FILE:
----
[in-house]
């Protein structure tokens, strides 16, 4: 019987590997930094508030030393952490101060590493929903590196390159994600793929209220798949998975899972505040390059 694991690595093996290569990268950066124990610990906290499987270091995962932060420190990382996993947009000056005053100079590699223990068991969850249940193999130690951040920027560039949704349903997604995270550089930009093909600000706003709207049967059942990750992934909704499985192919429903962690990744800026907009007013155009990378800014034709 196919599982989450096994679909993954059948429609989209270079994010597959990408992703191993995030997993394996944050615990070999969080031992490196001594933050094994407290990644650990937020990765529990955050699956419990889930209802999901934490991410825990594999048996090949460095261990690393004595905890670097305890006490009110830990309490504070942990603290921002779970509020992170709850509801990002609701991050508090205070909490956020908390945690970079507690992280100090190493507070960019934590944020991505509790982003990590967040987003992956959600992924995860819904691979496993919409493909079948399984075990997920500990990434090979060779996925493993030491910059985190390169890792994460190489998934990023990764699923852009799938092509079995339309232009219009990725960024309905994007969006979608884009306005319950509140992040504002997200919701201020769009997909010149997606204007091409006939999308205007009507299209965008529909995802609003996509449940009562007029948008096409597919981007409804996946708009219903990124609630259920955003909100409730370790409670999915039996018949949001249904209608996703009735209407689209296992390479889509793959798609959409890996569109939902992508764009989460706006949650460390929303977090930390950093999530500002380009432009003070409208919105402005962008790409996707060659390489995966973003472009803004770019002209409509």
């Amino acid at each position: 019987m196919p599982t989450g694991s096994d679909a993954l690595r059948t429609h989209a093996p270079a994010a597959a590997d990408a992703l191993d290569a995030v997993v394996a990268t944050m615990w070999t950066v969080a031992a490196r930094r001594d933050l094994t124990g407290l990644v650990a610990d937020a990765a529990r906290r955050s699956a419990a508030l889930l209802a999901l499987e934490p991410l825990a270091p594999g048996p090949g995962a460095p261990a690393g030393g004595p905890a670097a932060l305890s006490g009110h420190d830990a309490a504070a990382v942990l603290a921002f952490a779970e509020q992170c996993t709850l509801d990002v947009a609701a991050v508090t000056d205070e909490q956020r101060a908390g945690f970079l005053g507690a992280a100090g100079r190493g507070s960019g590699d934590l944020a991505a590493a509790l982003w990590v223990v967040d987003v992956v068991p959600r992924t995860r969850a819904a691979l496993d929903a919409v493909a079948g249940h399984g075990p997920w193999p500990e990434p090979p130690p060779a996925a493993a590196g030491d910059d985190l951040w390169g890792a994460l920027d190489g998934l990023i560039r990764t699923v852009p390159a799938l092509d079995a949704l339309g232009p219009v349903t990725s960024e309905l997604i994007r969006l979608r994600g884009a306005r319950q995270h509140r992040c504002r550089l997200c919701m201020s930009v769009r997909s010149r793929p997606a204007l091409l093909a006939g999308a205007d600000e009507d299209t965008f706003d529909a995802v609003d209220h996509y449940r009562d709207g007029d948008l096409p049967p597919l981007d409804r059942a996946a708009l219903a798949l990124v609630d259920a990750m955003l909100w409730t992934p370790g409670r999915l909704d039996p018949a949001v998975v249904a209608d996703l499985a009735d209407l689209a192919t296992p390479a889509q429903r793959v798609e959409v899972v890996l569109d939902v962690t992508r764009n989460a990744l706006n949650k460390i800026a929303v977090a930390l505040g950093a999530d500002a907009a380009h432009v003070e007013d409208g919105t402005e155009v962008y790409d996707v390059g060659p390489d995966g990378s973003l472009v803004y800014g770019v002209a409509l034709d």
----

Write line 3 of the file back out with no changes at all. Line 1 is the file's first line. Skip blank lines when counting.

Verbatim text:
């Amino acid at each position: 019987m196919p599982t989450g694991s096994d679909a993954l690595r059948t429609h989209a093996p270079a994010a597959a590997d990408a992703l191993d290569a995030v997993v394996a990268t944050m615990w070999t950066v969080a031992a490196r930094r001594d933050l094994t124990g407290l990644v650990a610990d937020a990765a529990r906290r955050s699956a419990a508030l889930l209802a999901l499987e934490p991410l825990a270091p594999g048996p090949g995962a460095p261990a690393g030393g004595p905890a670097a932060l305890s006490g009110h420190d830990a309490a504070a990382v942990l603290a921002f952490a779970e509020q992170c996993t709850l509801d990002v947009a609701a991050v508090t000056d205070e909490q956020r101060a908390g945690f970079l005053g507690a992280a100090g100079r190493g507070s960019g590699d934590l944020a991505a590493a509790l982003w990590v223990v967040d987003v992956v068991p959600r992924t995860r969850a819904a691979l496993d929903a919409v493909a079948g249940h399984g075990p997920w193999p500990e990434p090979p130690p060779a996925a493993a590196g030491d910059d985190l951040w390169g890792a994460l920027d190489g998934l990023i560039r990764t699923v852009p390159a799938l092509d079995a949704l339309g232009p219009v349903t990725s960024e309905l997604i994007r969006l979608r994600g884009a306005r319950q995270h509140r992040c504002r550089l997200c919701m201020s930009v769009r997909s010149r793929p997606a204007l091409l093909a006939g999308a205007d600000e009507d299209t965008f706003d529909a995802v609003d209220h996509y449940r009562d709207g007029d948008l096409p049967p597919l981007d409804r059942a996946a708009l219903a798949l990124v609630d259920a990750m955003l909100w409730t992934p370790g409670r999915l909704d039996p018949a949001v998975v249904a209608d996703l499985a009735d209407l689209a192919t296992p390479a889509q429903r793959v798609e959409v899972v890996l569109d939902v962690t992508r764009n989460a990744l706006n949650k460390i800026a929303v977090a930390l505040g950093a999530d500002a907009a380009h432009v003070e007013d409208g919105t402005e155009v962008y790409d996707v390059g060659p390489d995966g990378s973003l472009v803004y800014g770019v002209a409509l034709d």